Evolution of Penokean foldbelt, Lake Superior region, and its tectonic environment
The Penokean foldbelt is a northeast-trending zone of deformed and metamorphosed Archean and early Proterozoic rocks, as much as 250 km wide in the Lake Superior region, along the southern margin of the Superior province. The rocks within the foldbelt were deformed 1,880–1,770 m.y. ago during the Penokean tectonothermal event.
Evolution of the foldbelt began with rift-faulting that was localized along a preexisting zone of weakness in Archean rocks, the boundary between the two crustal segments previously recognized in the region: a greenstone-granite terrane (~2,700 m.y. old) to the north (Superior province) and a mostly older (in part 3,500 m.y. old) gneiss terrane to the south. The faulting and later broad foundering provided sites for deposition of detritus shed mainly from the craton to the north and for chemical sediments, including the vast iron-formations for which the region is famed. The central part of the basin also received mafic volcanic rocks intimately intercalated with the sedimentary rocks, and similar rocks dominate in the southern part. The terminal, compressional stage ended deposition. It involved folding of the supracrustal rocks, penetrative deformation of the basement rocks, and emplacement of diapiric gneiss domes with accompanying appression of intervening supracrustal rocks. Deformation was complex and prolonged, and because of basement participation it differed from place to place in style and orientation of folds and in intensity and nature of metamorphism. Granite-tonalite plutons locally were emplaced in the southern part of the foldbelt near and after the end of deformation.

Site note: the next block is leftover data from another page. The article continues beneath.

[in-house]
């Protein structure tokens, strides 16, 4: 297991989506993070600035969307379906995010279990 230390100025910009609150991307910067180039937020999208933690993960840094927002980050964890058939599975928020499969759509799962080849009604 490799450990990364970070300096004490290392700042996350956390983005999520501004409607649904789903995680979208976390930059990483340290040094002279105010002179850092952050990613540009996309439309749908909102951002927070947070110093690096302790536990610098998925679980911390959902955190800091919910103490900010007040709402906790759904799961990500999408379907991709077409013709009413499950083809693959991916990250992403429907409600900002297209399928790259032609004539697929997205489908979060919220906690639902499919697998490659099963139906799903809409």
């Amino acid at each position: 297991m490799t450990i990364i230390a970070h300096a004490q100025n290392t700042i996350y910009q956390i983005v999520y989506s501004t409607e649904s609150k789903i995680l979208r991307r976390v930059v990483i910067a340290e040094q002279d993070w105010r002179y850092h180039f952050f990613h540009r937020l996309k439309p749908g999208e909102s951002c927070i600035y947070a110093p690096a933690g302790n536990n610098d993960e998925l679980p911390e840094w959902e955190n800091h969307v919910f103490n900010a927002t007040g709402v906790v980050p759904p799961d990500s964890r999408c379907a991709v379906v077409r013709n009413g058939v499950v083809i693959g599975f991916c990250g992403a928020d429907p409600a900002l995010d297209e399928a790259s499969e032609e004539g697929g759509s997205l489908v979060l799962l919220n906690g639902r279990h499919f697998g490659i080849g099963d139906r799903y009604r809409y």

The rifting and terminal compression occurred in an intracratonic or continental-margin environment; possibly the compression was caused by forces transmitted from a remote distance to the southeast, in an area undergoing rifting of a continental margin and subsequent continent-continent collision.